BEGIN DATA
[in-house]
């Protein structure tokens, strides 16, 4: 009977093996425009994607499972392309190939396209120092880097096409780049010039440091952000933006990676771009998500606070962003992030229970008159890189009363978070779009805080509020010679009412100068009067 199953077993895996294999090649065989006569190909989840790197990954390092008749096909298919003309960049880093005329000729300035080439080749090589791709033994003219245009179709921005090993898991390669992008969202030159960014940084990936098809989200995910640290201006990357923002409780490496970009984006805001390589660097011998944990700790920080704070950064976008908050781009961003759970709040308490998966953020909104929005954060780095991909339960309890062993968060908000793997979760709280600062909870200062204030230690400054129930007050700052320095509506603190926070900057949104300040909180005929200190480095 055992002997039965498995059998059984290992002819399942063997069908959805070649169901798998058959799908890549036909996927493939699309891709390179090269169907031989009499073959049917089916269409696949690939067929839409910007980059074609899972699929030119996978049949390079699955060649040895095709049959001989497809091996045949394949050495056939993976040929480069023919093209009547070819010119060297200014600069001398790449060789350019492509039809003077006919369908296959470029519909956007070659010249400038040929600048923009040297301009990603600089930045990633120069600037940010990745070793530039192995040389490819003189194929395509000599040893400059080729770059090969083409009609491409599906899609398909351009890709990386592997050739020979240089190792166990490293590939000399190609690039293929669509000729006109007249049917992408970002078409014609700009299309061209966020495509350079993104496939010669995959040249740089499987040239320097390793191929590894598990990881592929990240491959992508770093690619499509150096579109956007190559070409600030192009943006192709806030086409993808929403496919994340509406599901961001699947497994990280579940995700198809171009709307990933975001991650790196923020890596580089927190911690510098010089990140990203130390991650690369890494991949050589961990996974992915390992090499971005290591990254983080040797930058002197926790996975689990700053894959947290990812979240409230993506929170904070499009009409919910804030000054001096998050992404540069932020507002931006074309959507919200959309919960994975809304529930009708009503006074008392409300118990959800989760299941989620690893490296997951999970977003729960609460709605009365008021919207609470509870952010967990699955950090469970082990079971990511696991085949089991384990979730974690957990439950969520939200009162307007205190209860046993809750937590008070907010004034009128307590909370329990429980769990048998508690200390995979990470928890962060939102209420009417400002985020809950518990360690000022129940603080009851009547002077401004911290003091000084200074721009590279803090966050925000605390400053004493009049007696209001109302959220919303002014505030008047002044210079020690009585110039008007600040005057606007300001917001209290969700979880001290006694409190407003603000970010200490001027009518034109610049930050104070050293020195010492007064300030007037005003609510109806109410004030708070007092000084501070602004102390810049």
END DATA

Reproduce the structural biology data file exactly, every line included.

[in-house]
């Protein structure tokens, strides 16, 4: 009977093996425009994607499972392309190939396209120092880097096409780049010039440091952000933006990676771009998500606070962003992030229970008159890189009363978070779009805080509020010679009412100068009067 199953077993895996294999090649065989006569190909989840790197990954390092008749096909298919003309960049880093005329000729300035080439080749090589791709033994003219245009179709921005090993898991390669992008969202030159960014940084990936098809989200995910640290201006990357923002409780490496970009984006805001390589660097011998944990700790920080704070950064976008908050781009961003759970709040308490998966953020909104929005954060780095991909339960309890062993968060908000793997979760709280600062909870200062204030230690400054129930007050700052320095509506603190926070900057949104300040909180005929200190480095 055992002997039965498995059998059984290992002819399942063997069908959805070649169901798998058959799908890549036909996927493939699309891709390179090269169907031989009499073959049917089916269409696949690939067929839409910007980059074609899972699929030119996978049949390079699955060649040895095709049959001989497809091996045949394949050495056939993976040929480069023919093209009547070819010119060297200014600069001398790449060789350019492509039809003077006919369908296959470029519909956007070659010249400038040929600048923009040297301009990603600089930045990633120069600037940010990745070793530039192995040389490819003189194929395509000599040893400059080729770059090969083409009609491409599906899609398909351009890709990386592997050739020979240089190792166990490293590939000399190609690039293929669509000729006109007249049917992408970002078409014609700009299309061209966020495509350079993104496939010669995959040249740089499987040239320097390793191929590894598990990881592929990240491959992508770093690619499509150096579109956007190559070409600030192009943006192709806030086409993808929403496919994340509406599901961001699947497994990280579940995700198809171009709307990933975001991650790196923020890596580089927190911690510098010089990140990203130390991650690369890494991949050589961990996974992915390992090499971005290591990254983080040797930058002197926790996975689990700053894959947290990812979240409230993506929170904070499009009409919910804030000054001096998050992404540069932020507002931006074309959507919200959309919960994975809304529930009708009503006074008392409300118990959800989760299941989620690893490296997951999970977003729960609460709605009365008021919207609470509870952010967990699955950090469970082990079971990511696991085949089991384990979730974690957990439950969520939200009162307007205190209860046993809750937590008070907010004034009128307590909370329990429980769990048998508690200390995979990470928890962060939102209420009417400002985020809950518990360690000022129940603080009851009547002077401004911290003091000084200074721009590279803090966050925000605390400053004493009049007696209001109302959220919303002014505030008047002044210079020690009585110039008007600040005057606007300001917001209290969700979880001290006694409190407003603000970010200490001027009518034109610049930050104070050293020195010492007064300030007037005003609510109806109410004030708070007092000084501070602004102390810049």